Don’t cry because it’s over. Smile because it happened.


A Love Letter To My Husband

October 3, 2009 by  
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I have now been a widow for fourteen months.  I loved my husband as I have never loved anyone in my life before.  When we met it was like we both had won the lottery; neither one of us perfect but perfect for each other.

My loss is huge.  My husband was fun, funny, intelligent, and he wished for my happiness.  He didn’t compete with me and he was so self assured that he gave me all the space to be who I am; a loud, independent, opinionated woman.

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The One Year Mark

August 11, 2009 by  
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Saturday it will be one year since my husband died.  The whole experience of time continues to be very confusing and I have a feeling it will stay like that forever.  In one hand it feels it happened at another life time on the other hand it feels like it happened today. Chris is present in my every thought.

Last night I had a strange dream.  I dreamt that all of a sudden his death hit me.  I was in complete despair.  I whaled for him and for me.  I kept asking what was I going to do without him. 

I remember calling my best friend in Brazil but she wouldn’t answer.  I ran away, my father came after me.  It became a chase scene where he was running (he’s 84 years old in real life and couldn’t run a block) and calling my mother, my sister, my in-laws to try to get me.  I was running through tunnels and obstacles trying to lose them.  Somehow they finally caught up with me in what looked like an old stone walled theatre.  My dad was trying to talk me out of ending my life by offering suggestions of how to continue living.  To his suggestions, I kept explaining I did not have the talent to succeed.  All of a sudden I see Chris’ dad’ knees buckle.  His face was to the wall and he was in terrible pain.  Chris’ dad is 92 years old in real life.  I felt guilty for the pain I was causing but my pain was greater.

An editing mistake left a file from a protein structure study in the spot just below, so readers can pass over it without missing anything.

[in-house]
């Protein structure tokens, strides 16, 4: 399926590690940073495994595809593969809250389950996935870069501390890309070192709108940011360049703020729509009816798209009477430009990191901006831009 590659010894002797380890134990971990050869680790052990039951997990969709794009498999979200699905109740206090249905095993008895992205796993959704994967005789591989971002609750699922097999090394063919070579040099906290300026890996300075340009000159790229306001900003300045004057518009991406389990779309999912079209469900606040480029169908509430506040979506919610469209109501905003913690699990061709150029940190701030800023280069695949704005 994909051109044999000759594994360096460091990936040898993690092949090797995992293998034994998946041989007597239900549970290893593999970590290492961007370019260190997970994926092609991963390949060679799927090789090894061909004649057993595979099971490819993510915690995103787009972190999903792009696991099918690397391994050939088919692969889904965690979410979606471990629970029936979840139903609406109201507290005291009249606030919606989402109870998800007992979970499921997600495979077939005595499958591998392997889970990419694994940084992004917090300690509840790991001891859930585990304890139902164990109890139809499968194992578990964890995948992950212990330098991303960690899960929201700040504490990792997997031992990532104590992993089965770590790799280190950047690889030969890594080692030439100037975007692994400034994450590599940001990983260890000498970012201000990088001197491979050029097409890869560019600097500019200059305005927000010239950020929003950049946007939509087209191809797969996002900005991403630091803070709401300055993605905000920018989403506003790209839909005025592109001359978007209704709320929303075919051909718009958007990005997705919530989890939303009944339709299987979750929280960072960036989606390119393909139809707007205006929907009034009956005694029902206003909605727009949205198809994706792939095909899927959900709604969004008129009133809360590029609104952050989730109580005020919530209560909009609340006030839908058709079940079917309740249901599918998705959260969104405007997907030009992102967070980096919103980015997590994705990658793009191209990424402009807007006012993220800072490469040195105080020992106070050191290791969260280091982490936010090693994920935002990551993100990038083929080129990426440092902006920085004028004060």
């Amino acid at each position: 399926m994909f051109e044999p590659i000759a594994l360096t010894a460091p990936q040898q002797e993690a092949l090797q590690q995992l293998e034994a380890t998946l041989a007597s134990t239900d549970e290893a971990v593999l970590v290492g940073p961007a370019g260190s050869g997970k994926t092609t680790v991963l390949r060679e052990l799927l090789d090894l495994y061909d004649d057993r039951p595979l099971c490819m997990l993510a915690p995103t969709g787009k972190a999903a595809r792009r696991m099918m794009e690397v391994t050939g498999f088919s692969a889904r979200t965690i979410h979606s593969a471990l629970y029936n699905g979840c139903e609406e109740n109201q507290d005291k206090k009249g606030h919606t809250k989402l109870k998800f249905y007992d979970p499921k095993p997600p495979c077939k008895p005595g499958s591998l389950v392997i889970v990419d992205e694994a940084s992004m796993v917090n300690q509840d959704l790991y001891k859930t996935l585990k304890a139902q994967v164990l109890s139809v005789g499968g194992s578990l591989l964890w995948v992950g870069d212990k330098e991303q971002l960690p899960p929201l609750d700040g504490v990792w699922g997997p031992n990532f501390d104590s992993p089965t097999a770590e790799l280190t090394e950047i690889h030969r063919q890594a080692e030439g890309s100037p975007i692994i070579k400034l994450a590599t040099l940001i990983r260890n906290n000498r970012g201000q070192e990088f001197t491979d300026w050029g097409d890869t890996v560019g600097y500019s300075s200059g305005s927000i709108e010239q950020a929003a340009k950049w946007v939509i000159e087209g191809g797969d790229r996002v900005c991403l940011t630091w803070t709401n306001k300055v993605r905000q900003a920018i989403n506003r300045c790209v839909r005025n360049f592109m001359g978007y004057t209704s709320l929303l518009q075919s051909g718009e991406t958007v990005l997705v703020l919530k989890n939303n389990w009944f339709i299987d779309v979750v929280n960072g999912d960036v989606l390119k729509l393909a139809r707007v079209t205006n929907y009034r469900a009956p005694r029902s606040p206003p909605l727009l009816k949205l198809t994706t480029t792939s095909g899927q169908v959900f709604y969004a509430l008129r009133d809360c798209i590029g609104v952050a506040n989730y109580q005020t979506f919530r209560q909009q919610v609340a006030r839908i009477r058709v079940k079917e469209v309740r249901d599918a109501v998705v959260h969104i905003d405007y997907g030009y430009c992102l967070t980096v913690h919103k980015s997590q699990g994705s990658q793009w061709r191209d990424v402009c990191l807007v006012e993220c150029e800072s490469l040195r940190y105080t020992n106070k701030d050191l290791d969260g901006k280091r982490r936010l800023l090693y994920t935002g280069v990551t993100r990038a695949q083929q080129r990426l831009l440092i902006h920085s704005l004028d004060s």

Anyway, there is more to the dream but I don’t think you are necessarily interested in the details of my life.  My intention in sharing my dream is to share the fear, insecurity and sadness that the one year mark is bringing to me.  Maybe you have not lost a partner but all of us have had losses or will have losses in our lives.  That is the nature of existing.